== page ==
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  • SF Quarterback #13
    Brock Purdy completed 23-of-38 passes for 255 yards and a touchdown in the 49ers’ 25-22, Super Bowl LVIII overtime loss to the Chiefs.
    Purdy wasn’t the reason the 49ers lost, but he wasn’t going to be the reason they won, either, had they managed to pull it off. They probably should have. The Chiefs were uninspired on offense but just dominant on defense to turn the game into a Patrick Mahomes coin flip. You somehow lose those more than 50 percent of the time. One of the most heavily-debated football players in recent memory, Purdy shrugged off a torn UCL — thee of the Tommy John surgery — to not only repeat his surprising, sterling rookie campaign of 2022, but improve upon it in every way. Although he — understandably — has a reputation as a “YAC merchant” in coach Kyle Shanahan’s quarterback-friendly system, Purdy has proven he is more capable of making plays outside of structure than past Shanny QBs such as Jimmy Garoppolo, Nick Mullens, et al. Purdy lacks dynamic arm strength, but he has dynamism. Efficient with a nose for big plays, Purdy should have at least one more year of stat-padding to go as the Niners run back their elite skill corps for 2024.
  • MIA Defensive Tackle #94
    ESPN’s Dan Graziano reports the Dolphins “don’t plan to let Christian Wilkins leave” in free agency.
    He said on ESPN NFL Live, “If that means franchising him, that’s likely what they’ll do.” As Graziano noted, Miami needs to clear over $50 million in cap space this offseason. Tagging Wilkins would add roughly $21 million to their books for the upcoming season. That makes keeping Wilkins in town tricky, but far from impossible. A long-term deal could keep his cap hit for 2024 in check while still getting him plenty of money in the coming years. Wilkins totaled nine sacks and 10 TFLs in 2023.
  • FA Center #55
    Rams released C Brian Allen.
    Allen has been in the NFL for six seasons but has only started double-digit games in a year once. That was in 2021. He missed 10 games in 2022 and was demoted to a backup role this past season. Coleman Shelton handled the starting duties for LA. If healthy, Allen could still be a starting center for an NFL team, but it’s hard to bet on him being available for a full season. The move clears roughly $4.9 million in cap space.
  • NO Running Back #41’s Nick Underhill believes Saints offensive coordinator Klint Kubiak will install a run game that will provide Alvin Kamara with “more space” to operate.
    Kubiak, a Kyle Shanahan disciple, is expected to install a similar rushing attach in New Orleans next season — one replete with outside zone runs and plenty of pre-snap motion on rushing plays. The Saints rarely used motion on runs in 2023 even though they had success when they did. Underhill said if Kubiak’s system “can get Kamara just a little bit more space, his overall rushing average should increase, which would then take some pressure off” Derek Carr. “There is a lot that can be done to improve the offense. Boosting the efficiency of this run scheme will go a long way.” Kamara, entering his age-29 season, fell off in nearly every metric last year. He posted the lowest rush yards after contact per attempt (2.51) and the fewest rushes of at least ten yards of his NFL career. Perhaps Kubiak can salvage one more productive season for the veteran back.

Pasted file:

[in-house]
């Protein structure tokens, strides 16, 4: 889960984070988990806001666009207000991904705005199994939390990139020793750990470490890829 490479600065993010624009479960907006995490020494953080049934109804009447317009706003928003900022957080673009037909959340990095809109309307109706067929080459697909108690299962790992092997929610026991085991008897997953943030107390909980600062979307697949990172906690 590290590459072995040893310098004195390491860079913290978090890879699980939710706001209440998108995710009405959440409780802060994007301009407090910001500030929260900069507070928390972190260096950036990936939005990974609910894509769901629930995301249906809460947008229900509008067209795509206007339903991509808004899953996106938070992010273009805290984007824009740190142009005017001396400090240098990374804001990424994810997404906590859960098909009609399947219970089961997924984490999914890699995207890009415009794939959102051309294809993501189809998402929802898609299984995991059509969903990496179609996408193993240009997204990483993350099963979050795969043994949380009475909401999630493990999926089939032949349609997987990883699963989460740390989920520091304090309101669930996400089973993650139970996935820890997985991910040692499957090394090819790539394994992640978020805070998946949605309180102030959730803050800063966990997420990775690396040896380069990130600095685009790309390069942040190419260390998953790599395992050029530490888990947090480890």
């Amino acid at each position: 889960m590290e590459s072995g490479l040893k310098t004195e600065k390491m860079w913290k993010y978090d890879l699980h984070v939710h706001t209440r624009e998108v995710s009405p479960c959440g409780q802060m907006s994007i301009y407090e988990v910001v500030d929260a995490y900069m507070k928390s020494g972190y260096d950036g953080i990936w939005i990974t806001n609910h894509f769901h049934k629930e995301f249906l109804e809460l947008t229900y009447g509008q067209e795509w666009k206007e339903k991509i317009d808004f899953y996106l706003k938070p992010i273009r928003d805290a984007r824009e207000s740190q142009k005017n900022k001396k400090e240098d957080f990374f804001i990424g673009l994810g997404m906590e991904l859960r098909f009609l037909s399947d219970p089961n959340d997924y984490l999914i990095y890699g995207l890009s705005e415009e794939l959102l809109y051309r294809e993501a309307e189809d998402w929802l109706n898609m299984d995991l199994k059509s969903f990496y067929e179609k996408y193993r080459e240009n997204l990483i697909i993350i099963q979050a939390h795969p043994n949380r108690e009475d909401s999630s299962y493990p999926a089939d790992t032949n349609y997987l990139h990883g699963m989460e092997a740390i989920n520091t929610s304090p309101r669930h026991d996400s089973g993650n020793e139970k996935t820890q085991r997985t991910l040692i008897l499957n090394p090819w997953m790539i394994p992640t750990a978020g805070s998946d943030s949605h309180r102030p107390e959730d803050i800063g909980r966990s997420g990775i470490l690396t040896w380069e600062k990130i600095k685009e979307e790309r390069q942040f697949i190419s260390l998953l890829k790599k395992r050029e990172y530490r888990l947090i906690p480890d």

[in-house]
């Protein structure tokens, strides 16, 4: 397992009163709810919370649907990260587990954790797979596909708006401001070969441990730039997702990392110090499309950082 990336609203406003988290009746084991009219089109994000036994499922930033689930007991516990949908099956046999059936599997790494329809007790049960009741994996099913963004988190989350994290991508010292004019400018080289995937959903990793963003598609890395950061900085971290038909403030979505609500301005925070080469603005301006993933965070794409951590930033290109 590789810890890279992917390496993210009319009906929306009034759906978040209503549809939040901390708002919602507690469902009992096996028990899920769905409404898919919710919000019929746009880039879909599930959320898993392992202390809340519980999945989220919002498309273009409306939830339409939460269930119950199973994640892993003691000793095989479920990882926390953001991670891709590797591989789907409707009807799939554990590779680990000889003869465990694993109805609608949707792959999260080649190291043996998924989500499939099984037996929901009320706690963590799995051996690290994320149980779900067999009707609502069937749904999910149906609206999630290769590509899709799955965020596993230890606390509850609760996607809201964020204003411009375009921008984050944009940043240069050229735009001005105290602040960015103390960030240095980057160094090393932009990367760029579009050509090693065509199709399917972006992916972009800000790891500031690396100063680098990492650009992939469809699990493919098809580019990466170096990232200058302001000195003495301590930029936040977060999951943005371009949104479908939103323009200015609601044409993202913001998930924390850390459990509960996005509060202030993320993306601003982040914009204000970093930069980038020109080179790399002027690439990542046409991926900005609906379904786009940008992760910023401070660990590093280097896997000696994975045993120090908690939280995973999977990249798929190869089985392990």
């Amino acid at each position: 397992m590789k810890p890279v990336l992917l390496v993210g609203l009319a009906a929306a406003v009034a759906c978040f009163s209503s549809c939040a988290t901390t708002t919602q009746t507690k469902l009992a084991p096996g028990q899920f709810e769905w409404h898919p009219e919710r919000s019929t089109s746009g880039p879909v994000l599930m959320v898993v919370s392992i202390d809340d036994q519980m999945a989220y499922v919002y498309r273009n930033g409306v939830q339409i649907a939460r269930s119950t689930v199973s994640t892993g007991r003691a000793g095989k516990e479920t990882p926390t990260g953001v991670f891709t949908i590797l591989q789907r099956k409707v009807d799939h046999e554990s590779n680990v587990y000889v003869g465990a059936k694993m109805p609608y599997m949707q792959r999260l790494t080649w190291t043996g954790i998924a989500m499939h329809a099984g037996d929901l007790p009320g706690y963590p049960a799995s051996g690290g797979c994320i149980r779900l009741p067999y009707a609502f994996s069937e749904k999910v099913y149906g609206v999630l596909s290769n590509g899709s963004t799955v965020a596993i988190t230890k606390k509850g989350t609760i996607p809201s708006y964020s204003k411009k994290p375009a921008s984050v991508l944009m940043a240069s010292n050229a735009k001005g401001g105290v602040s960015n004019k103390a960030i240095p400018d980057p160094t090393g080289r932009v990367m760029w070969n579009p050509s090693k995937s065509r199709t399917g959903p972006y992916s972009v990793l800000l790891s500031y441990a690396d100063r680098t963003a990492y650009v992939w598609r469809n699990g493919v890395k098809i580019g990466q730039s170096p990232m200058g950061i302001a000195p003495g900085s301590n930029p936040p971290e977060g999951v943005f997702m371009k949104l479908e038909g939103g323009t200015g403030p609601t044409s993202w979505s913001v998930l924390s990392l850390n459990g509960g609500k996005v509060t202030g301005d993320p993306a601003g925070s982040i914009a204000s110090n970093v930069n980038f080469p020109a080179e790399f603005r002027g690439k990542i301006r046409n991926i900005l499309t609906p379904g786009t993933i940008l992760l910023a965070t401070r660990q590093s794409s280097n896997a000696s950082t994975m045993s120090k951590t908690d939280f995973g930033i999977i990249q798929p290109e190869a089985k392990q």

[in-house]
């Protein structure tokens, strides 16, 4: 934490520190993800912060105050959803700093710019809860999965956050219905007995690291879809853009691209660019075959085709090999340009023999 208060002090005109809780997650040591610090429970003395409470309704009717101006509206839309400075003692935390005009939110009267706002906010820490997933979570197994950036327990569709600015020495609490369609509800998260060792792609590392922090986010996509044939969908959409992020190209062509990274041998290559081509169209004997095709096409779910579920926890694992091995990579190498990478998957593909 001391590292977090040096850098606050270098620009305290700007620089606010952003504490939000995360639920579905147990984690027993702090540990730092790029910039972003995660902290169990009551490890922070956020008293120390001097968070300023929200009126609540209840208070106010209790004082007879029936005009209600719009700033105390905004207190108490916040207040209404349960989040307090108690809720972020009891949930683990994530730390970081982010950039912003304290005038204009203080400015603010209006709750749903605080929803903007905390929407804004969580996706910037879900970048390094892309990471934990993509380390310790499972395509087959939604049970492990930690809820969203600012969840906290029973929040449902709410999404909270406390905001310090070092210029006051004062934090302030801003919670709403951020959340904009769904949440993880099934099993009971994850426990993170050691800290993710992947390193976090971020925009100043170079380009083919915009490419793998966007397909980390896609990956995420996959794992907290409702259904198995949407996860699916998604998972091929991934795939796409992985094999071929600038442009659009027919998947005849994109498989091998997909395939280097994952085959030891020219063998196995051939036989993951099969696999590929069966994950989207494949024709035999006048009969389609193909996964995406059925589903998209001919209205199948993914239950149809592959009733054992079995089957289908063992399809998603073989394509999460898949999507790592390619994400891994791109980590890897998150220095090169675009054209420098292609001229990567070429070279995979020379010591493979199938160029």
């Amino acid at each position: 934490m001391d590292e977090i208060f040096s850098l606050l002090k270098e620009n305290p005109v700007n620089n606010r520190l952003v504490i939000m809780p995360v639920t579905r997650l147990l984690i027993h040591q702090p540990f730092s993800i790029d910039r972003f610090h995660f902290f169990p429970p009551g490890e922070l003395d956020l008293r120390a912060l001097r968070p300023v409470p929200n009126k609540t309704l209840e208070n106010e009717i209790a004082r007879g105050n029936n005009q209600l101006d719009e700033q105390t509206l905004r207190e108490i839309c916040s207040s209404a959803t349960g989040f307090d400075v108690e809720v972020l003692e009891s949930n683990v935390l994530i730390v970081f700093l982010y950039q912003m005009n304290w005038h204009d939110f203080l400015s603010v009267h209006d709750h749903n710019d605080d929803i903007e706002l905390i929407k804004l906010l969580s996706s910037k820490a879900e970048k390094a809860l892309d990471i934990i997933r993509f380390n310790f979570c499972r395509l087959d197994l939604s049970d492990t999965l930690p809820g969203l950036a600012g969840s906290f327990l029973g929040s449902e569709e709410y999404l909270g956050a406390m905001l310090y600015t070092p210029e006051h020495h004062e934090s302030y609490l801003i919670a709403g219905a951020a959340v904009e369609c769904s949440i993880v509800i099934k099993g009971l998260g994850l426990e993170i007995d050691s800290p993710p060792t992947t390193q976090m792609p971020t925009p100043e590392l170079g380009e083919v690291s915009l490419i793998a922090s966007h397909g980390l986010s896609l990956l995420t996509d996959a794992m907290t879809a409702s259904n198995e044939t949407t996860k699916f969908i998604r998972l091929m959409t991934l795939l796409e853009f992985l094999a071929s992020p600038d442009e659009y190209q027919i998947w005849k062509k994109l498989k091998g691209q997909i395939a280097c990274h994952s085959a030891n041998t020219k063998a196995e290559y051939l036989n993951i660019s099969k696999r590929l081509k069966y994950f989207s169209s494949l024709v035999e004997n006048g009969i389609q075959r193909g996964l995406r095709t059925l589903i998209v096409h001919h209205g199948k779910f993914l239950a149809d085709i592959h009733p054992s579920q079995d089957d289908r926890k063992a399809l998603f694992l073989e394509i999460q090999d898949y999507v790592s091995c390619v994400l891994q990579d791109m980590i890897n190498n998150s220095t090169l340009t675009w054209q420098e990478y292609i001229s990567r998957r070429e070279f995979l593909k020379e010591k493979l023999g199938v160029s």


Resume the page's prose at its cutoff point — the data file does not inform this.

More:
• ATL Tight End #8
    Falcons tight ends coach Kevin Kroger said the team views Kyle Pitts as an “asset” in the run game.
    “We’re not oblivious to the fact of his skill sets, what he does bring to the team from a receiving standpoint, so there are a lot of things that you can do to be creative and use his skill set in the pass game,” Koger told the team’s website. “But with him and the way we’re going to run the ball and the athleticism he does have, there are a lot of things he can do in the run game to help us out to win football games. ... You’ll see him all over the field, not just out wide but also in the box.” Koger’s comments come a week after new Falcons offensive coordinator Zac Robinson said Pitts has “formational versatility” and would be used across the formation in 2024. It’s not exactly what fantasy managers want to hear about the hyper-athletic Pitts, who was relegated to a bit role in Arthur Smith’s offense over the past three seasons. Pro Football Focus graded Pitts’ run blocking 109th out of 110 qualifying tight ends in 2023. One-third of his snaps last season were spent run blocking. It would be a surprise if Atlanta’s new coaching staff did not deploy Pitts in a more fantasy friendly way.